No special law to help deal with unfair travel contracts
A relaxing holiday at the yearend can keep you going for the whole of next year. But from the e-mails that I have received from readers, it seems like many dream holidays have been ruined because of the negligence of tour operators. They want to know if there is a law to deal with the issue.delhi Updated: Dec 31, 2011 23:05 IST
A relaxing holiday at the yearend can keep you going for the whole of next year. But from the e-mails that I have received from readers, it seems like many dream holidays have been ruined because of the negligence of tour operators. They want to know if there is a law to deal with the issue.
Well, only those countries, which understand the importance of a good holiday, have rules defining the rights of travellers and obligations of tour operators. For instance the European Council Directive on Package Travel protects consumers from unfair terms in contracts and holds tour operators liable for mishaps during the holiday. The directive is being revised to reflect the needs of consumers in a better way.
Similarly, tourism industry associations in many countries offer mediation and arbitration for resolving consumer complaints, for example The Association of British Travel Agents. But the travel and tourism industry in India does not provide any such facility. Nor do we have a special regulation to protect consumers from unfair terms. So, here, the rights of tourists are defined by the Consumer Protection Act and judgments of the consumer courts.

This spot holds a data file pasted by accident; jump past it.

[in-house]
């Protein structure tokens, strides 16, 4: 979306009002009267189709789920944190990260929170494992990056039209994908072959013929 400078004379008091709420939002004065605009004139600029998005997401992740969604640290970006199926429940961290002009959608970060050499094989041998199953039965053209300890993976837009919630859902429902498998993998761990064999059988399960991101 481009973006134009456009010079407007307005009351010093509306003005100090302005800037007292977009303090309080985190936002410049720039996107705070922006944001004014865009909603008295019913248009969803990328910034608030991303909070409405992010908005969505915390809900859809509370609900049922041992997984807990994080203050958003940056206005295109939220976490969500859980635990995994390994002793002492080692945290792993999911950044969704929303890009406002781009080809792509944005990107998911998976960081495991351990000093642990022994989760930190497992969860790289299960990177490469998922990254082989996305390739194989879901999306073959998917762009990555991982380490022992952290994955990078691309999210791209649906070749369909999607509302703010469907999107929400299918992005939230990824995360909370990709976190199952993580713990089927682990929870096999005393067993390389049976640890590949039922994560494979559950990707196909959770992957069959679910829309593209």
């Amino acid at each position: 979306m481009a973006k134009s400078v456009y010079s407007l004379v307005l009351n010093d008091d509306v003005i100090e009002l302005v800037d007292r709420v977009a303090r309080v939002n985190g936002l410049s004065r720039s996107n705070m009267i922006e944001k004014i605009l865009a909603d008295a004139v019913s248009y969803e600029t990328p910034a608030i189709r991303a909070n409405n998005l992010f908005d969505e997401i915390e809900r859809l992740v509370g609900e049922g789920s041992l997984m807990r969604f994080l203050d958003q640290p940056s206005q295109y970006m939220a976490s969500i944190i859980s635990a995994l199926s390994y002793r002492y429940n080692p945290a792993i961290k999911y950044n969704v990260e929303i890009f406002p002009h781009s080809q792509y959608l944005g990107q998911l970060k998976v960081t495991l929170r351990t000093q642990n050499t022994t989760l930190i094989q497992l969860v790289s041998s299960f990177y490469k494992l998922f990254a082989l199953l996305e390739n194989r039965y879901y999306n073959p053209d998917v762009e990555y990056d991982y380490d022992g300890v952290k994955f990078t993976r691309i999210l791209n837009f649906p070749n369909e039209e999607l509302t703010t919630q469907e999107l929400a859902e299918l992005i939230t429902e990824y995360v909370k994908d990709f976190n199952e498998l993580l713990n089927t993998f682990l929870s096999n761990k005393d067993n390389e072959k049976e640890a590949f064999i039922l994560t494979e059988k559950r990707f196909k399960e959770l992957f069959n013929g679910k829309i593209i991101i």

The order of the National Consumer Disputes Redressal Commission in Arnab Kr Sarkar Vs Seema Travels (RP No 2130 of 2000) deserves a mention because here the commission showed sensitivity towards the feelings of disappointed tourists.
Sumit Kumar: My colleagues and I had planned a trip to Kerala and Tamil Nadu from December 3 to 11. We made hotel bookings at Cochin, Munnar, Thekkady, Kumarakom and Kanyakumari through a travel portal on November 11. But when we reached the hotel in Thekkady, we found the portal had not reserved rooms for us, forcing us to rework our accommodation. Subsequently, the portal sent an e-mail saying that it would refund the payment, but even that has not happened despite several phone calls and e-mails. Can I go to the consumer court? Do I need to hire a lawyer? Since the transaction was carried out online and the confirmation voucher does not show any jurisdiction detail, in case of a dispute, which consumer forum should I approach?
Answer: The territorial jurisdiction of the consumer forum would depend on the postal address of the travel portal. You don’t need a lawyer. However, I would suggest that you first write to the portal, asking for refund and compensation. It also needs to pay for the extra expenditure as a result of the failed arrangements for accommodation. You can also quote the case that I have mentioned above. If there is no positive response, seek the intervention of the Mediation Centre attached to the consumer courts and run by the Delhi government (KG Marg:. 011-23381759 and 011-23381736 ). email@example.com